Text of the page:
SOCAP24: Going Deeper, Catalyzing Systems Change — Tracks and Curation Councils Released!

SOCAP23 Takeaways, Highlights, and Lessons in Impact

SOCAP Global October 31, 2023

Lasting Ideas and Thoughts Shared From SOCAP23 Stages

From October 23 to 25, 2023, thousands of global impact leaders, practitioners, investors, and entrepreneurs gathered in San Francisco at Yerba Buena Center for the Arts. With nine content tracks, three regional tracks, 90 sessions, hundreds of speakers, and thousands of attendees, we were continually inspired and challenged to lean into the urgency of the challenges facing all of us.

We’ve captured several of our SOCAP23 takeaways, highlighting some of the multitudes of outstanding moments and lessons in impact we hope to carry forward through the year. Get inspired and ready to take action with the thoughts we’ve collected from the SOCAP23 stages below. And don’t just take our word for it: You can find more insights from our community on our LinkedIn page and learn from what’s been shared under #SOCAP23.

SOCAP23 Takeaways: Day 1

What We Heard: We heard — loud and clear — speakers in every session call us to look deeper and take action. Here are some of the powerful words shared from the SOCAP23 stages on Day One:

  • “I would like us to see each other — and to see each other beyond SOCAP. That takes courage and humility; courage to ask tough questions … and humility to learn and unlearn and to scale not our work but what works.” Ndidi Nwueli, African Food Changemakers
  • “Be defiant optimists. Prioritize inclusivity. Demand equality.” Durreen Shahnaz, Impact Investment Exchange (IIX)
  • “What if building the world of our dreams could be fast, free, fun, and fantastic, a big adventure?” Edgard Gouveia Junior, Epic Journey 
  • “Mistrust blocks the sun / Trust opens doors to new light / Hope blooms when we’re one.” Haiku by Geoff Davis, Sorenson Impact Institute 
  • “Don’t take no for an answer. I was in the board room when they said, ‘There is nothing else, no other solution.’ You can build the governance structure to support your business’ purpose.” Natalie Reitman-White, Purpose Owned 
  • “If you really want to move the needle in this intractable world with so many problems that we face, you’ve got to figure out a better way and make it so that it’s scalable and self-sustaining.” Jim Sorenson, Sorenson Impact Foundation
  • “In Colombia, women live in an ongoing patriarchy. When they engage in business, they are always forced to consider what they need to sacrifice to be successful. That isn’t a concept men have to struggle with.” Patricia Saenz, EWA Capital 
  • “Many of us started by doing, now we are enabling. We started as entrepreneurs, now we are ecosystem builders. … We carry other people along. When we look at who and what to fund, we should fund ecosystem builders.”  Ifeoma Malo, Clean Technology Incubation and Acceleration Foundation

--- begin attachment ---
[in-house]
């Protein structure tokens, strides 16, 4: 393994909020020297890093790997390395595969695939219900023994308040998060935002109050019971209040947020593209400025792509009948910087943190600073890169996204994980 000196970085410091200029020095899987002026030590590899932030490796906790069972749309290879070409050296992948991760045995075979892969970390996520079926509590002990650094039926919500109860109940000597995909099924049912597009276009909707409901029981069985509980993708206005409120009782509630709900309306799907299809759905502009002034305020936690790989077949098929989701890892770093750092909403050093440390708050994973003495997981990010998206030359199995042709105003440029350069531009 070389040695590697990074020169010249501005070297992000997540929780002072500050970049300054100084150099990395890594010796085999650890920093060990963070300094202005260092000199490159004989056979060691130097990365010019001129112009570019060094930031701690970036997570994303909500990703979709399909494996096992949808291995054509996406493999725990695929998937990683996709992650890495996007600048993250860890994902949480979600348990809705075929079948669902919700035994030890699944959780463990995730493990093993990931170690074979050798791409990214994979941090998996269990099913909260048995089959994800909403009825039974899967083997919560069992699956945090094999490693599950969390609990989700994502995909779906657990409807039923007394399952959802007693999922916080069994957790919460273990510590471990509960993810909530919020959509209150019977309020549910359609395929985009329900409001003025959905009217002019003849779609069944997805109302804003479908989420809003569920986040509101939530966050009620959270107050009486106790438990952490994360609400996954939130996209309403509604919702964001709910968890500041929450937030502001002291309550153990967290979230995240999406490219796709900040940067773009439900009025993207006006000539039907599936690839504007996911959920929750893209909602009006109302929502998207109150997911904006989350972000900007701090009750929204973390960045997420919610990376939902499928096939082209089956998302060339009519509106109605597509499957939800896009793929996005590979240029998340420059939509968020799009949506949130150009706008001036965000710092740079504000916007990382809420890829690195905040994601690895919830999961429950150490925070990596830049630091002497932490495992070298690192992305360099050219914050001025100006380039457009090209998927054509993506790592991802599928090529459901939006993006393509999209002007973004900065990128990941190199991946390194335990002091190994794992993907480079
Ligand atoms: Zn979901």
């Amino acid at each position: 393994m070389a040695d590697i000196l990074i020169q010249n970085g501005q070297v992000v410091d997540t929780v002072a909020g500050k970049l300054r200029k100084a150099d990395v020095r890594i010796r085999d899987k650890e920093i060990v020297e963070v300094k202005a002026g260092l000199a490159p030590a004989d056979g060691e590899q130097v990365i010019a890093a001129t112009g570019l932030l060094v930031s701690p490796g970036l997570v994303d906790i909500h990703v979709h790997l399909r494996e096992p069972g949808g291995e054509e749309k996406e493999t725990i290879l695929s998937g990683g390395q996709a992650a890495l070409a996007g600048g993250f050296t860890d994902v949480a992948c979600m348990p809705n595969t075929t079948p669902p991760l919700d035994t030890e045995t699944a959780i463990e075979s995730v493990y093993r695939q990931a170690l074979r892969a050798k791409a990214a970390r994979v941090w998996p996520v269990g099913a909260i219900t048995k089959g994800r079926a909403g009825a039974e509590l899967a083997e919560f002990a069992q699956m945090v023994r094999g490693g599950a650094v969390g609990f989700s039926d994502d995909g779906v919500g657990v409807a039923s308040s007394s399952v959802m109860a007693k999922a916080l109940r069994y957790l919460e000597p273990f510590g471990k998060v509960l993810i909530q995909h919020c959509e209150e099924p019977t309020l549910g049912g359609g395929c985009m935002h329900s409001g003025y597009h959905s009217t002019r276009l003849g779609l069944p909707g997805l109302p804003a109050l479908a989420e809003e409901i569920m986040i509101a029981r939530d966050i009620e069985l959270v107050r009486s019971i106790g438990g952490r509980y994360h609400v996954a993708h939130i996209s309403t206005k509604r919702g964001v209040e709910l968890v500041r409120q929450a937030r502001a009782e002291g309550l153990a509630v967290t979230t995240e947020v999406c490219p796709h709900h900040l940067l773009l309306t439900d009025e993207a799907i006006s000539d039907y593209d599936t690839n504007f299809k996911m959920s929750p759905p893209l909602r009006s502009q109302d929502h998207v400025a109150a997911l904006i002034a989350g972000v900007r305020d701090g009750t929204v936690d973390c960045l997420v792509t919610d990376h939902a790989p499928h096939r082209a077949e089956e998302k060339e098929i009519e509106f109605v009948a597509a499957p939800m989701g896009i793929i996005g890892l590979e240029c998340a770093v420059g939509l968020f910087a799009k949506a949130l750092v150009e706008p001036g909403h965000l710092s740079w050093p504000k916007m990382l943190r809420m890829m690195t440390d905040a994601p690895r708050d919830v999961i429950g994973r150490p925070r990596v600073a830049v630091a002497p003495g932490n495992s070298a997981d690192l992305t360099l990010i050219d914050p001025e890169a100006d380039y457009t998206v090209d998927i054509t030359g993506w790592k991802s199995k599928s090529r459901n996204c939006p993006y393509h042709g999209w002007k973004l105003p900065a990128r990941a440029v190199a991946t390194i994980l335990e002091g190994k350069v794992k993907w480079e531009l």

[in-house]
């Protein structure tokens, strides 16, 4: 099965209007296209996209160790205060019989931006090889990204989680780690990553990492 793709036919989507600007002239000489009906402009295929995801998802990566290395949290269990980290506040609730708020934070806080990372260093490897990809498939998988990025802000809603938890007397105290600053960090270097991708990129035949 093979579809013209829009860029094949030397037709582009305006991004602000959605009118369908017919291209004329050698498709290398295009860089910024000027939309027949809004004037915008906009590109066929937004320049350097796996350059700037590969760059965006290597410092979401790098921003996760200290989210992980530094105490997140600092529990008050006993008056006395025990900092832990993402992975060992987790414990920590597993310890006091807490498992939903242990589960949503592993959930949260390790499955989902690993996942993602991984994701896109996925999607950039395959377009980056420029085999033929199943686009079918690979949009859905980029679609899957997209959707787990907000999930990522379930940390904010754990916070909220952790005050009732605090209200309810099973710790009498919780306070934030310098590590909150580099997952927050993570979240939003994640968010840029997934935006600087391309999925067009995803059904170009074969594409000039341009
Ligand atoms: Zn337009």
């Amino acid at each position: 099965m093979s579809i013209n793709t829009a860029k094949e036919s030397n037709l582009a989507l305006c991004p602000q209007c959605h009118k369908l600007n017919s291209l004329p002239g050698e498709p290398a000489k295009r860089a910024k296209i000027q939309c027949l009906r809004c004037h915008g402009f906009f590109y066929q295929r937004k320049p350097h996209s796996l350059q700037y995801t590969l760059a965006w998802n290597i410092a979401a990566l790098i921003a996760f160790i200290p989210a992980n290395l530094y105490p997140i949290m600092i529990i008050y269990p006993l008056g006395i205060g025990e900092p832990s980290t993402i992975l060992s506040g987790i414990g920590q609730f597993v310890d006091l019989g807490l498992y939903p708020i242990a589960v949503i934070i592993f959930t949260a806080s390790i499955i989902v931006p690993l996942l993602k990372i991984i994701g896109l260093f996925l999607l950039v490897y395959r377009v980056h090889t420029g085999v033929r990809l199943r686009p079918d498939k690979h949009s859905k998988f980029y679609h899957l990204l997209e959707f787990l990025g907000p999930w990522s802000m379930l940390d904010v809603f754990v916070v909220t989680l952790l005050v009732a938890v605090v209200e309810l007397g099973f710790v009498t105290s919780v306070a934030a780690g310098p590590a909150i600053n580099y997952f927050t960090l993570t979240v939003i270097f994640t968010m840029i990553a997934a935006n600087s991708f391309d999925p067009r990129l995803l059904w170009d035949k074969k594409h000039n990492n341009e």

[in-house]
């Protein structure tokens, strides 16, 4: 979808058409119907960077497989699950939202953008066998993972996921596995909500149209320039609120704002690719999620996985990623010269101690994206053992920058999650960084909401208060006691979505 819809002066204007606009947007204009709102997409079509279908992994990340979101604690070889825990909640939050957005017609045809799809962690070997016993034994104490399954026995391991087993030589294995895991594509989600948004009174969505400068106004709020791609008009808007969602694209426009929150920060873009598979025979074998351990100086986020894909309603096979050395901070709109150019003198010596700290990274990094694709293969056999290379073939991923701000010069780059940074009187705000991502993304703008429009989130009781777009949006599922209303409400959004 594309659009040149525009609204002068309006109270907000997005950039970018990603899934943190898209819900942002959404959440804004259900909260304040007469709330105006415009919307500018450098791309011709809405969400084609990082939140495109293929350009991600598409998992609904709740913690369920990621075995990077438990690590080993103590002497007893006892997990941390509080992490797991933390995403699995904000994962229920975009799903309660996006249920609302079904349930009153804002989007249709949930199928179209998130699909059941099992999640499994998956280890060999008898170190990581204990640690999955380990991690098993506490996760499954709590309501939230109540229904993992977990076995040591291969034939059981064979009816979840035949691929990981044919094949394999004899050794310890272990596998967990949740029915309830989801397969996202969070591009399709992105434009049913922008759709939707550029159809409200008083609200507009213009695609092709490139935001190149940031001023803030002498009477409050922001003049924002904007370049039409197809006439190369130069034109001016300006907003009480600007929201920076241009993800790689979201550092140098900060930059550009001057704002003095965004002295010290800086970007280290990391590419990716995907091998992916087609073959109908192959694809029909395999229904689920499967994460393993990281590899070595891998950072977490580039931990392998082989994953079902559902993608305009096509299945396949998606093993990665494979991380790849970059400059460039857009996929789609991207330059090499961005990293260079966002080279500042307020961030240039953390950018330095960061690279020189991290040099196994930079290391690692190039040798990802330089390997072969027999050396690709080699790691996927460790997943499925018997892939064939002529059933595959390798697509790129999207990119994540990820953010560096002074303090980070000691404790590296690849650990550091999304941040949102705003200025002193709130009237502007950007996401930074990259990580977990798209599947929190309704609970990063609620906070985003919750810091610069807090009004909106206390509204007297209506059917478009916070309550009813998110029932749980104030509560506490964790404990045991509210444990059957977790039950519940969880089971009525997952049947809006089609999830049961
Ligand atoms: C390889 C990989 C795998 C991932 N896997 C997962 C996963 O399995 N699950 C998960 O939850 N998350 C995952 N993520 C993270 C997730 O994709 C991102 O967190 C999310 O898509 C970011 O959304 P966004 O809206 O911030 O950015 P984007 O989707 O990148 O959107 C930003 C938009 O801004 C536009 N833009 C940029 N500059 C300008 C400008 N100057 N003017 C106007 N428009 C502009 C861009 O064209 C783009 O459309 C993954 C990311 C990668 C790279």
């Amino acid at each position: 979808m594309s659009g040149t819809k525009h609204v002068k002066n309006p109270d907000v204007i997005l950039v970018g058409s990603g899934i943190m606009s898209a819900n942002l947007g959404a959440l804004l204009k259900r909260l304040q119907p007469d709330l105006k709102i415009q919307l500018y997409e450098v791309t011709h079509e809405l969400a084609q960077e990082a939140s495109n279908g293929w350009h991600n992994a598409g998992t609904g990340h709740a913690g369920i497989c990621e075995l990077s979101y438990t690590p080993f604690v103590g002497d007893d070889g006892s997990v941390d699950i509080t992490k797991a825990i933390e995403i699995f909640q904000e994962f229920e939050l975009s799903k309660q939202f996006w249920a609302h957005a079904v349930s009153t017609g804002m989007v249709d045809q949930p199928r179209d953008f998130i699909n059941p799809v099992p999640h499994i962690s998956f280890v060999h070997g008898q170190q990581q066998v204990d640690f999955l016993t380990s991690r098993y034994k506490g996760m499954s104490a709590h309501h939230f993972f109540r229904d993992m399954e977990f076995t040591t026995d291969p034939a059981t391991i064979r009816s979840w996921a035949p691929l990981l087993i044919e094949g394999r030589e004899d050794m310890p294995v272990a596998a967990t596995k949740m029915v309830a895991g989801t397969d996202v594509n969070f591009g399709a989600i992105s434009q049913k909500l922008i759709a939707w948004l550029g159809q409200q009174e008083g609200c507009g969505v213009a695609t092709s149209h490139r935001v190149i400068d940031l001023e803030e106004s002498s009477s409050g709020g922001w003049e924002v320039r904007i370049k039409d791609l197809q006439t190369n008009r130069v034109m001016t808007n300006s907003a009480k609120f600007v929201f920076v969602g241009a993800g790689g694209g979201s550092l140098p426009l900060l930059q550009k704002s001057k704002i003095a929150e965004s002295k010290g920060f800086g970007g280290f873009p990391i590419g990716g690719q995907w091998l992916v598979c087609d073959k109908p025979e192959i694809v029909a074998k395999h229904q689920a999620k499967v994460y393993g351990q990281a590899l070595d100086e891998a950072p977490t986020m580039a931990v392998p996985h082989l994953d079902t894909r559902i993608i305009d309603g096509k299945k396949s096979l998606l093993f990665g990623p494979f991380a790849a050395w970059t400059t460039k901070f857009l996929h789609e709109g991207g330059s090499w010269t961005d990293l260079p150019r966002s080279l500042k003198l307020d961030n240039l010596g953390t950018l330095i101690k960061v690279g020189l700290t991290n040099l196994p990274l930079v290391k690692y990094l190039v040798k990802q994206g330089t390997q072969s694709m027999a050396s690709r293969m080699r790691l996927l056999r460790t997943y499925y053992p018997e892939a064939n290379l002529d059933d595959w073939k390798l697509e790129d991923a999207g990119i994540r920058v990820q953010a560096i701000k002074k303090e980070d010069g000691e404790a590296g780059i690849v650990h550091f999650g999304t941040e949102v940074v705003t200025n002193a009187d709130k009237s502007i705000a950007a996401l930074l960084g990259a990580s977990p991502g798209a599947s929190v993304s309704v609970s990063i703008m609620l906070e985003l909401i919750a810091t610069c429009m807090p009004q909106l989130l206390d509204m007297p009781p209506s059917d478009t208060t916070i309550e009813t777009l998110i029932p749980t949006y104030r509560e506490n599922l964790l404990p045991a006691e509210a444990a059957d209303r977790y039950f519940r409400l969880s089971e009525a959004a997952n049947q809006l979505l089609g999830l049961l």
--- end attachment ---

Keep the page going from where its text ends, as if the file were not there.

• “There has never been a visible hand in the market, there has been a ton of human hands in the markets designing them to do exactly what they are doing today. “ Jeff Cyr, Raven Indigenous Capital Partners 
  • “When you put wellbeing at the center of who you are, you start to challenge the whole paradigm because how you care for yourself and one another starts to infuse not only the culture of the organization but also becomes the center of how you do work in the world.” Mallika Dutt, William and Flora Hewlett Foundation
  • “Entrepreneurship is not just for younger people. Older people are betting on themselves and using that know-how in their business. The challenge is the capital and the training. They don’t have the capital to get started.” Felicia Brown, AARP 

SOCAP23 Takeaways: Day 2

What We Heard: We heard so many calls to break down barriers and collaborate with those closest to the issues we are working to solve alongside the stories of the powerful impact that happens when we do just that. Here are some highlights of what was shared on our stages on Day Two:

  • “There are what I call ‘way’ problems and ‘will’ problems. ‘Way’ problems are ones we don’t know the way to solve the problem yet. ‘Will’ problems are ones we know the way to solve but don’t have the will to execute the solution.” Katy Knight, Siegel Family Endowment
  • “The future of fashion is sustainable, timeless, artisanal, and female.” Juana López Díaz, JUXTA NATION (Díaz is one of the entrepreneurs in the W.K. Kellogg Foundation Cohort. Don’t miss this lookbook of the W.K. Kellogg Foundation Entrepreneur Cohort.)
  • “What we really need are solutions that are close to people. … It has to be socially, environmentally, and financially sustainable. If we want to attract capital, we need to have investable opportunities that are attractive and are not only profitable but take into consideration people.” Lia González, Incofin IM